Physician Assistant Profession Strongly Connected to MilitaryMarch 9th, 2012 1 Min read Blog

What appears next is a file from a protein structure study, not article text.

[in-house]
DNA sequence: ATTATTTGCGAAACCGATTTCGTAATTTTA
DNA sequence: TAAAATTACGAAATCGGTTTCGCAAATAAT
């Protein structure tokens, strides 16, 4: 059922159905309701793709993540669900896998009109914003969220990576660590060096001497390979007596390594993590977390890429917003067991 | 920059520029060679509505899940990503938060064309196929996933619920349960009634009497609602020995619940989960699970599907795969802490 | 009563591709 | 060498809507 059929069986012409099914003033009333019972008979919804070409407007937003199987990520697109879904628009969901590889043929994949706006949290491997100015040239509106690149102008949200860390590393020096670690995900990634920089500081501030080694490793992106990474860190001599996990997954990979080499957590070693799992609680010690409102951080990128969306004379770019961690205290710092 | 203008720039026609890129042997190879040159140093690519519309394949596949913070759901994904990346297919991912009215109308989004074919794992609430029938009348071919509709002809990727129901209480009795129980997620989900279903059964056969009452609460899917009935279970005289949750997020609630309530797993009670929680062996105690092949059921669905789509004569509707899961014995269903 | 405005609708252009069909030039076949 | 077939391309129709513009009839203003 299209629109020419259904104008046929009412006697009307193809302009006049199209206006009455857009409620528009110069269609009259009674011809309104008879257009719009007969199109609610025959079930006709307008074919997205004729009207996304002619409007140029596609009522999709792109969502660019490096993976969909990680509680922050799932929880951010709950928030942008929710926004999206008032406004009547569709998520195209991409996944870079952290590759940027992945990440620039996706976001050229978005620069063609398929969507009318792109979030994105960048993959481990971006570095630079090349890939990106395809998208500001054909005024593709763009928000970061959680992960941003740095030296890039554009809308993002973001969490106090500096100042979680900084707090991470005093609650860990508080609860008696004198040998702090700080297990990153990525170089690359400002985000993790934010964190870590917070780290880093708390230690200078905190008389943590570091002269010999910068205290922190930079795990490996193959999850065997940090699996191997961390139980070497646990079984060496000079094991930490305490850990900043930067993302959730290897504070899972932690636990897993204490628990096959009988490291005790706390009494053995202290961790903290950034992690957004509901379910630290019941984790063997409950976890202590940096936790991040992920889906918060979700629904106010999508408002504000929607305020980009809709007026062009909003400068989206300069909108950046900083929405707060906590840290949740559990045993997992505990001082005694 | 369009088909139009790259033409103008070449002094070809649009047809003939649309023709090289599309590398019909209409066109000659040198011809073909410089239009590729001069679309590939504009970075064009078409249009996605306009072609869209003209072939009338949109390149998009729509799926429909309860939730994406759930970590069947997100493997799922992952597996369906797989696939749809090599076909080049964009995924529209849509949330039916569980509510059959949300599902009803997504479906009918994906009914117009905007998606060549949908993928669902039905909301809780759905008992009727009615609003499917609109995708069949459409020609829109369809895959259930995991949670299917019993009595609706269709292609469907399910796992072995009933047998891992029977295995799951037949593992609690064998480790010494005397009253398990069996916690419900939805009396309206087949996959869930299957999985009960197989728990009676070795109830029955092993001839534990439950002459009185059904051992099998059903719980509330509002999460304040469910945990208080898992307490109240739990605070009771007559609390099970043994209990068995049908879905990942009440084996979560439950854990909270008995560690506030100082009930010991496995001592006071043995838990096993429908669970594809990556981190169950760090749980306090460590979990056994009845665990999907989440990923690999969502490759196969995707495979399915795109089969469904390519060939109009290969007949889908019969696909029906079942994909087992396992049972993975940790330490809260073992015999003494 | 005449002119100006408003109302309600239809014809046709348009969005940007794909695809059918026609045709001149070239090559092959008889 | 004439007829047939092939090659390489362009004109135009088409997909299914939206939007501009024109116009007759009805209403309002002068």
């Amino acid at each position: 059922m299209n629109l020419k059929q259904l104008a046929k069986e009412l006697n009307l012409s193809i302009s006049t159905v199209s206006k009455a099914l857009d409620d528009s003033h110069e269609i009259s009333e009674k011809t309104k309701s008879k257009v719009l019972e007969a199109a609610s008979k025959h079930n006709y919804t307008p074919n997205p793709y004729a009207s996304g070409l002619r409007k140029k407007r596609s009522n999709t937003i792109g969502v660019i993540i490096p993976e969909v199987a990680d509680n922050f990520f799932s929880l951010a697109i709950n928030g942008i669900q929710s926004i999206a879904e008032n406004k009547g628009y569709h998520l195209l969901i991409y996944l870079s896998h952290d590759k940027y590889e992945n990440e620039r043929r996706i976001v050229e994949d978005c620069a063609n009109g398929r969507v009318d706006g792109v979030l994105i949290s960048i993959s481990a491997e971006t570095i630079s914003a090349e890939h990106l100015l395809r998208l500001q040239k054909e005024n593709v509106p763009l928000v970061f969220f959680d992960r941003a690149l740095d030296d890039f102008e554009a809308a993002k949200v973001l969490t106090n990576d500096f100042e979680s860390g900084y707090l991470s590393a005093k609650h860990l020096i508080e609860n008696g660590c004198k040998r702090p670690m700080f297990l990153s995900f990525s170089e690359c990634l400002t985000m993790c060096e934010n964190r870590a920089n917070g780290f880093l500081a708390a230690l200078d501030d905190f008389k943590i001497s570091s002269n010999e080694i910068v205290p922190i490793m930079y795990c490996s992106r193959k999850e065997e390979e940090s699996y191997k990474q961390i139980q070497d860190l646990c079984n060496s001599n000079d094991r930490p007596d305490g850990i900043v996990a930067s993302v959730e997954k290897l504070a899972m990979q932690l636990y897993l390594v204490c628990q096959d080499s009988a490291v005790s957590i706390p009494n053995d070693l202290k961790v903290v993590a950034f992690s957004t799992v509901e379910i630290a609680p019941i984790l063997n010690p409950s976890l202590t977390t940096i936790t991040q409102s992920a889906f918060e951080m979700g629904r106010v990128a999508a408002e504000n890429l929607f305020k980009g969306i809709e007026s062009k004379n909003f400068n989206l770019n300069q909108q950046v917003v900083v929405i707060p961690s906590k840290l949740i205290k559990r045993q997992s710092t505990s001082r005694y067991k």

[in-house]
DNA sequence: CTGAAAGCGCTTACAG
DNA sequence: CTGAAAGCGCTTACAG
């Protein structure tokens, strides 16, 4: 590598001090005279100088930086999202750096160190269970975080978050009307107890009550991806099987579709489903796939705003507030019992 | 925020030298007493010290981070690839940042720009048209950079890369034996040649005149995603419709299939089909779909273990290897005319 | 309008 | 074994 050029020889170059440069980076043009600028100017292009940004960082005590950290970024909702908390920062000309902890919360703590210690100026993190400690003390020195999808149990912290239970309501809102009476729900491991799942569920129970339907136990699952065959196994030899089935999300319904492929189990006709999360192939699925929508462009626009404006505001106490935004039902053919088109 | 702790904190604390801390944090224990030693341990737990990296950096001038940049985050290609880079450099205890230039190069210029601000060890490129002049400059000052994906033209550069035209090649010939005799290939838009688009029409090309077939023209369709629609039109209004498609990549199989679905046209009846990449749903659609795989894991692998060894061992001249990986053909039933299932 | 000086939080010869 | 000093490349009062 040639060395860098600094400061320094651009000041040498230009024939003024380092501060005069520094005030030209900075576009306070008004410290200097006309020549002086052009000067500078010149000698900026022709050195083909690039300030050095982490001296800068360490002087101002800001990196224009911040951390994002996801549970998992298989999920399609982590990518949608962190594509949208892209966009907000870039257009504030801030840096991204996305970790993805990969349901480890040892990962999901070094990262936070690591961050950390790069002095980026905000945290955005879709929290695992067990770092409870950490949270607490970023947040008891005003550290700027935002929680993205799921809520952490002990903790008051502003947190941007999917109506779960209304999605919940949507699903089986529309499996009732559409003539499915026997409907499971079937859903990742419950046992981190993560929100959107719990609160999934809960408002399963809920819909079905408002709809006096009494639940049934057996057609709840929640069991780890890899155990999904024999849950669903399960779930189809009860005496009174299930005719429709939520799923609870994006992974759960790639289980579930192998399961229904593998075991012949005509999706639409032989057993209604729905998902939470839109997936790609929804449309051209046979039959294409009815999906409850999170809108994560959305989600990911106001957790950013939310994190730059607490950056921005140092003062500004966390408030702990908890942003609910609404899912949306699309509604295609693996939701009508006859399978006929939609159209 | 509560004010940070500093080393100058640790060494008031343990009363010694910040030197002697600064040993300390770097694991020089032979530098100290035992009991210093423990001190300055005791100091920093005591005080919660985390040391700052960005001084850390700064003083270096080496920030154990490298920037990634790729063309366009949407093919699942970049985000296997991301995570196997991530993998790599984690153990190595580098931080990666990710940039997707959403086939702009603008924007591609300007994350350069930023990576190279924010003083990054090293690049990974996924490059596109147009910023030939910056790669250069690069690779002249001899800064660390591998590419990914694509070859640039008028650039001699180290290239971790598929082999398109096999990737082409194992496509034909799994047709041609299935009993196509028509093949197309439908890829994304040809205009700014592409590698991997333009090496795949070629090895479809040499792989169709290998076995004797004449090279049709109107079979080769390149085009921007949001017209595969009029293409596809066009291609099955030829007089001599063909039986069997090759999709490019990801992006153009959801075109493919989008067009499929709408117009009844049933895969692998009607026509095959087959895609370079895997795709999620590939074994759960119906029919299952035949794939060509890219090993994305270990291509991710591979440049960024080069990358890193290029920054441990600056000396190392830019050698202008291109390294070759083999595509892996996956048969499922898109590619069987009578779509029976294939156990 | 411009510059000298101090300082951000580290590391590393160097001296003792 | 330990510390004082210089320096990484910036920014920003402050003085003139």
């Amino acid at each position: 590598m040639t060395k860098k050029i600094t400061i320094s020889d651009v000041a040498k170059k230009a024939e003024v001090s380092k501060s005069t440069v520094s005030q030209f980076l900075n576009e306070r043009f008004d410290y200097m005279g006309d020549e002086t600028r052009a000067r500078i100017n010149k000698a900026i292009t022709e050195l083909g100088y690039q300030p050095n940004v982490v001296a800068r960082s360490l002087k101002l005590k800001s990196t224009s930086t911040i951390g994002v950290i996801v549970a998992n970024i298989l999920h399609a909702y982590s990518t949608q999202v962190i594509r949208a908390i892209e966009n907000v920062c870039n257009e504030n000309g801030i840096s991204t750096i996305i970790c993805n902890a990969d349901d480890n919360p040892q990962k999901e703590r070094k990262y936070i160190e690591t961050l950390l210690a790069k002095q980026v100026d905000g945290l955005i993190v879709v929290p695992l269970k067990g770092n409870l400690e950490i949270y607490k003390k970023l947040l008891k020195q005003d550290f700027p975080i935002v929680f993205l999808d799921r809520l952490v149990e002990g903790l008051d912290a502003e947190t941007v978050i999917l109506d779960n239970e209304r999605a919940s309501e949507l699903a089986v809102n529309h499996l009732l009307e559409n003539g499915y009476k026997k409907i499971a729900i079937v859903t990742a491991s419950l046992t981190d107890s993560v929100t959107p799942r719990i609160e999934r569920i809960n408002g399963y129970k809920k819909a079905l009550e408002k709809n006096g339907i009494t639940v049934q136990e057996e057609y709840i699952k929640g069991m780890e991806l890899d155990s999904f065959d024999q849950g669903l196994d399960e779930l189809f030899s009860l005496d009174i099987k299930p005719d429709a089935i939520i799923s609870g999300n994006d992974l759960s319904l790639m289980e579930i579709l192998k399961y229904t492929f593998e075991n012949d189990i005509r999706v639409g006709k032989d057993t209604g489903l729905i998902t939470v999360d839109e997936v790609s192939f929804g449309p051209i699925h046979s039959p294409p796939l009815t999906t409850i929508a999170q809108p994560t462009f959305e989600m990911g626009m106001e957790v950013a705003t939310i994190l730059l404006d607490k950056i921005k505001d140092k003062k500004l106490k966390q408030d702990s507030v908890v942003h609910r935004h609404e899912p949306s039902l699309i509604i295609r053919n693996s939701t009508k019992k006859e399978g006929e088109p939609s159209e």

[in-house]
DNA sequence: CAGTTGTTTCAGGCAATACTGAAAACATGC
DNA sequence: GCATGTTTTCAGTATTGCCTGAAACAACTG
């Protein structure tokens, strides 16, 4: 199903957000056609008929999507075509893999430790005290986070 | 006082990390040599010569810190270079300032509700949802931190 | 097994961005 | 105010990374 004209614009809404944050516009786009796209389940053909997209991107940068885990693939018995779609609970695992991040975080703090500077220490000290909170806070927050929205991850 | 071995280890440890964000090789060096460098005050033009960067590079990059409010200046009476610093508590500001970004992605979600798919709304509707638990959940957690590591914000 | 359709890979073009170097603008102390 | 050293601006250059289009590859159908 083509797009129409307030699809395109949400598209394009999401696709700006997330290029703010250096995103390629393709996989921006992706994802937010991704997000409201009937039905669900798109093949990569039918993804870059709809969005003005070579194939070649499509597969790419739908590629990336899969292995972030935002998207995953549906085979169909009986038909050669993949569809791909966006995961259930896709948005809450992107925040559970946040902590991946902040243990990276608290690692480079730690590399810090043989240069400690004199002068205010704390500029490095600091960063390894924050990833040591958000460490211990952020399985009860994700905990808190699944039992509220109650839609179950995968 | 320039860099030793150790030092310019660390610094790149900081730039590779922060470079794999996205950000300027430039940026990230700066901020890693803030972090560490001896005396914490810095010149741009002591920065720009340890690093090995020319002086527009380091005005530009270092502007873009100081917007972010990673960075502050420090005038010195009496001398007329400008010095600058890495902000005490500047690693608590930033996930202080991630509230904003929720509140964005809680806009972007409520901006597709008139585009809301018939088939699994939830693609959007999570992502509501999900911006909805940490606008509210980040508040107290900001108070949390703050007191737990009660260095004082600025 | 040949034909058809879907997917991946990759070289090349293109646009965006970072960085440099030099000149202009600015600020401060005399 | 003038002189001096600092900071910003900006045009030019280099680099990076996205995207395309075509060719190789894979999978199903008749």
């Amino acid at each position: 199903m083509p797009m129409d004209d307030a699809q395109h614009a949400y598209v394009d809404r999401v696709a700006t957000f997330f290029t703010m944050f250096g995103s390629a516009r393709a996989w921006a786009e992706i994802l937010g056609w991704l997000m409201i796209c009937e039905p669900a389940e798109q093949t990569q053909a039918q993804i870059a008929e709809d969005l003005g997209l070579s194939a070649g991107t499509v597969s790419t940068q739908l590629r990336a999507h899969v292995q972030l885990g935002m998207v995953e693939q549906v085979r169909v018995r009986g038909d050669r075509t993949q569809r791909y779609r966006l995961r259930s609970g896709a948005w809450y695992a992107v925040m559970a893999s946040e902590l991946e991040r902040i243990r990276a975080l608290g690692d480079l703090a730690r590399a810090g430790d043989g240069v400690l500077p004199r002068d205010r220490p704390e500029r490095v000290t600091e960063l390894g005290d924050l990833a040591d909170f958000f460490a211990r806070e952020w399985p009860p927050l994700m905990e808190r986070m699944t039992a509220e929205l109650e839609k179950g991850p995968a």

One of the most revealing moments in my early healthcare staffing career came at the American Academy of Physician Assistants (AAPA) convention, in 2011. Being fairly naïve about healthcare overall – partly due to lack of patient experience (I’m unreasonably healthy) – I wasn’t even sure what a Physician Assistant was, or did. After our friend Lisa Shock educated me a bit on the practice scope, I started noticing the prevalence of U.S. Armed Forces pins, hats, and flags on display at the convention; that’s when she explained the history of the PA profession to me. According to Wikipedia: “Dr. Eugene A. Stead, Jr. of the Duke University Medical Center in North Carolina assembled the first class of Physician Assistants in 1965, composed of former U.S. Navy hospital corpsmen.” As a result, many returning medics and corpsmen who served in Vietnam found the profession to be the right transition into civilian practice. Even today, as veterans return home, PAs are paying it back by understanding and addressing the physical and psychological toll so unique to military service. The AAPA provides a host of resources for PAs to build awareness of, and training for the support and care of veterans. See the Joining Forces campaign video below, or visit the AAPA website for more information. http://www.youtube.com/watch?v=1yMZpXhicEc CompHealth often partners with VA hospitals to provide jobs for Physician Assistants.